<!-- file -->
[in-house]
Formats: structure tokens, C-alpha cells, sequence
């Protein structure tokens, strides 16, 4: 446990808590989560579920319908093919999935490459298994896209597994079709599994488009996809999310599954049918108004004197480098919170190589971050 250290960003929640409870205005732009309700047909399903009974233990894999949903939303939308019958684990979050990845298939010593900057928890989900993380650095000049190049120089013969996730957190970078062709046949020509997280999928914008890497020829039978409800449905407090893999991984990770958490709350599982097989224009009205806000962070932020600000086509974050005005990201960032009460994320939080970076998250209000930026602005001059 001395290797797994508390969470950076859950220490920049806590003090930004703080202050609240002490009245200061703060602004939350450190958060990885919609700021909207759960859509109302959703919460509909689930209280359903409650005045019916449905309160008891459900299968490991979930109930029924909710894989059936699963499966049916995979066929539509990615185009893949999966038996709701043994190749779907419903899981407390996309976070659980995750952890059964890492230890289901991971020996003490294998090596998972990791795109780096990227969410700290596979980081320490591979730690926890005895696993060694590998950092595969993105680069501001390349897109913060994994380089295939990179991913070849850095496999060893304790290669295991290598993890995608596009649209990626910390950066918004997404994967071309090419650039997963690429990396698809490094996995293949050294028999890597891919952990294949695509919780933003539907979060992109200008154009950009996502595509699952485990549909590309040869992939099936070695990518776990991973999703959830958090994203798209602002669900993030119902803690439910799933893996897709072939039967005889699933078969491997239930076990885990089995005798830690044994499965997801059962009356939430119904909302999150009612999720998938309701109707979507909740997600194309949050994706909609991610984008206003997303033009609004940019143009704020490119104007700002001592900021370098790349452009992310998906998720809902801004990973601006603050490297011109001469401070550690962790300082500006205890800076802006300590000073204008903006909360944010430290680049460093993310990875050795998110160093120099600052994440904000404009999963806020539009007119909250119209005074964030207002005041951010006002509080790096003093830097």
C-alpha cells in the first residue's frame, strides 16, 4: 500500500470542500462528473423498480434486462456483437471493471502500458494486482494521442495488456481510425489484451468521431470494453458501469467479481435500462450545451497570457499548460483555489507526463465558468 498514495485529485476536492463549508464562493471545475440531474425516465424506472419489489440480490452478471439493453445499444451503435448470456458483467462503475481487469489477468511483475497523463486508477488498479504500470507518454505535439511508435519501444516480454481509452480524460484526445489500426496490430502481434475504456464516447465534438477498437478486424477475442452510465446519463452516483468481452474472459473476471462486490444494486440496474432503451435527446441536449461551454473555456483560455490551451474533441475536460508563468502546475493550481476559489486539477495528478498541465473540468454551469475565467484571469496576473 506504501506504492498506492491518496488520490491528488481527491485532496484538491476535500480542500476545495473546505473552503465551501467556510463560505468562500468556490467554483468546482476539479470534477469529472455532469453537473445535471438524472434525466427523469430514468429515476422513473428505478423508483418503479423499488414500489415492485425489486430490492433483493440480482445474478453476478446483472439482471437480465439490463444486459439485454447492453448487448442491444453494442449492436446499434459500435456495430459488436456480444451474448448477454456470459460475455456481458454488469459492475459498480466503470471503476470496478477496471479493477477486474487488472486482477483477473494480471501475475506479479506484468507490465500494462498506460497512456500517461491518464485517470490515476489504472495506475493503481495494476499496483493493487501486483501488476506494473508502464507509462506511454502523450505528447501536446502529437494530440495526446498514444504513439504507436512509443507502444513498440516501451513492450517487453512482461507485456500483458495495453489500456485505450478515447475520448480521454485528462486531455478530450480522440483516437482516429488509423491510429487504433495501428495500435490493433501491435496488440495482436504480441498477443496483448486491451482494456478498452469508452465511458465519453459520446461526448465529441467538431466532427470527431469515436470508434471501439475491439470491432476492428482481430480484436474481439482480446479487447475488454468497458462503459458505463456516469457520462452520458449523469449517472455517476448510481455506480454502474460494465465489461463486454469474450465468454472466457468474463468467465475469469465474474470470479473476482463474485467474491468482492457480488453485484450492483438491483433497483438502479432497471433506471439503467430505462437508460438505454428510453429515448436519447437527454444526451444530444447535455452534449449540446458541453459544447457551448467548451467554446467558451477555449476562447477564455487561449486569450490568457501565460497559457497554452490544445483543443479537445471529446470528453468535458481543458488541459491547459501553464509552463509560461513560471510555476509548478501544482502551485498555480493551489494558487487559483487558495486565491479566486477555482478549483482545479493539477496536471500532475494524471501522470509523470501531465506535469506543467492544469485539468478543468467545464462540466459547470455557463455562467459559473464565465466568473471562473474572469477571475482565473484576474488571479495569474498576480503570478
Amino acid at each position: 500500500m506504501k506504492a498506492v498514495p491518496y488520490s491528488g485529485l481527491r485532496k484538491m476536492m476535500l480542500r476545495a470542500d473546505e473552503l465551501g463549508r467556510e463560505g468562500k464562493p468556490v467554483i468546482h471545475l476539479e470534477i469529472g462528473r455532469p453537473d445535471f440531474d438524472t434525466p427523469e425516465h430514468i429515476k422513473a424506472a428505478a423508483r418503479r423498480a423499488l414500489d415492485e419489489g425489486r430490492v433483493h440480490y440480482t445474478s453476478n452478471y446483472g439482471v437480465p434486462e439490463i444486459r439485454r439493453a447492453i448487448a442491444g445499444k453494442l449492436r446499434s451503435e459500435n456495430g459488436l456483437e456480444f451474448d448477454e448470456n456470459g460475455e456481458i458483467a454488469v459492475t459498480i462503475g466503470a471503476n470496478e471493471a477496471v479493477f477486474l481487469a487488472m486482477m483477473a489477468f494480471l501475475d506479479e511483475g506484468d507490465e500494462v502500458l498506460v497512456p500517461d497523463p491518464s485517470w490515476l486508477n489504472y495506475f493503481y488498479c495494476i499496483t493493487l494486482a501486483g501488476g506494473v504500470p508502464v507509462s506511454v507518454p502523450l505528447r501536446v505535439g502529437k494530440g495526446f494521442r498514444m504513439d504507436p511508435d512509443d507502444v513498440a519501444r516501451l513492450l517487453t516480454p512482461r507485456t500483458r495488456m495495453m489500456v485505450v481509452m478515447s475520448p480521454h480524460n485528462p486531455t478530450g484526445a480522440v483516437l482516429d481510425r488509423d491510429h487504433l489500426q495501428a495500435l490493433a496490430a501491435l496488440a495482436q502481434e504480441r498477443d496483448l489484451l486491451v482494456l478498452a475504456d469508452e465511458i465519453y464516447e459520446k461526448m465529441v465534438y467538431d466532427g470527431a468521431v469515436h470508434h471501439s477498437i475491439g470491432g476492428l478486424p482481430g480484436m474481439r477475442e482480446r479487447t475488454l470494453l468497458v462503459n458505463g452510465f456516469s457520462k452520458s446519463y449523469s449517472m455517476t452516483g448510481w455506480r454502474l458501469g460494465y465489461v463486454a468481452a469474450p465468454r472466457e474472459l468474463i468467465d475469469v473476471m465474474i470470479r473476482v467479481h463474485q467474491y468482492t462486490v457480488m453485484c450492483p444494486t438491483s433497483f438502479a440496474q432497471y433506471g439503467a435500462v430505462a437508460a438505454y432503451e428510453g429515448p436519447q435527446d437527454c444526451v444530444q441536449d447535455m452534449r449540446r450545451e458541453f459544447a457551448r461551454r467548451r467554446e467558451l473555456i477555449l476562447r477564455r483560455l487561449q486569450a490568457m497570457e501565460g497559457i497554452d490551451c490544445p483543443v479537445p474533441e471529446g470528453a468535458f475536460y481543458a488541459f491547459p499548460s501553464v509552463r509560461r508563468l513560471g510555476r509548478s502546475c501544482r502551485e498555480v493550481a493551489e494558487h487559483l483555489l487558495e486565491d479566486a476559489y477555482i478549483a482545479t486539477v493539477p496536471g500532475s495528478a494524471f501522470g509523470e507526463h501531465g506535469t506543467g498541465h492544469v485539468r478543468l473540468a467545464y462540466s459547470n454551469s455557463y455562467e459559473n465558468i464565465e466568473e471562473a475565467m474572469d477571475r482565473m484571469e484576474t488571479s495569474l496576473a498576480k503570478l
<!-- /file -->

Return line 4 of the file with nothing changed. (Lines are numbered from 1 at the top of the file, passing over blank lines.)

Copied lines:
C-alpha cells in the first residue's frame, strides 16, 4: 500500500470542500462528473423498480434486462456483437471493471502500458494486482494521442495488456481510425489484451468521431470494453458501469467479481435500462450545451497570457499548460483555489507526463465558468 498514495485529485476536492463549508464562493471545475440531474425516465424506472419489489440480490452478471439493453445499444451503435448470456458483467462503475481487469489477468511483475497523463486508477488498479504500470507518454505535439511508435519501444516480454481509452480524460484526445489500426496490430502481434475504456464516447465534438477498437478486424477475442452510465446519463452516483468481452474472459473476471462486490444494486440496474432503451435527446441536449461551454473555456483560455490551451474533441475536460508563468502546475493550481476559489486539477495528478498541465473540468454551469475565467484571469496576473 506504501506504492498506492491518496488520490491528488481527491485532496484538491476535500480542500476545495473546505473552503465551501467556510463560505468562500468556490467554483468546482476539479470534477469529472455532469453537473445535471438524472434525466427523469430514468429515476422513473428505478423508483418503479423499488414500489415492485425489486430490492433483493440480482445474478453476478446483472439482471437480465439490463444486459439485454447492453448487448442491444453494442449492436446499434459500435456495430459488436456480444451474448448477454456470459460475455456481458454488469459492475459498480466503470471503476470496478477496471479493477477486474487488472486482477483477473494480471501475475506479479506484468507490465500494462498506460497512456500517461491518464485517470490515476489504472495506475493503481495494476499496483493493487501486483501488476506494473508502464507509462506511454502523450505528447501536446502529437494530440495526446498514444504513439504507436512509443507502444513498440516501451513492450517487453512482461507485456500483458495495453489500456485505450478515447475520448480521454485528462486531455478530450480522440483516437482516429488509423491510429487504433495501428495500435490493433501491435496488440495482436504480441498477443496483448486491451482494456478498452469508452465511458465519453459520446461526448465529441467538431466532427470527431469515436470508434471501439475491439470491432476492428482481430480484436474481439482480446479487447475488454468497458462503459458505463456516469457520462452520458449523469449517472455517476448510481455506480454502474460494465465489461463486454469474450465468454472466457468474463468467465475469469465474474470470479473476482463474485467474491468482492457480488453485484450492483438491483433497483438502479432497471433506471439503467430505462437508460438505454428510453429515448436519447437527454444526451444530444447535455452534449449540446458541453459544447457551448467548451467554446467558451477555449476562447477564455487561449486569450490568457501565460497559457497554452490544445483543443479537445471529446470528453468535458481543458488541459491547459501553464509552463509560461513560471510555476509548478501544482502551485498555480493551489494558487487559483487558495486565491479566486477555482478549483482545479493539477496536471500532475494524471501522470509523470501531465506535469506543467492544469485539468478543468467545464462540466459547470455557463455562467459559473464565465466568473471562473474572469477571475482565473484576474488571479495569474498576480503570478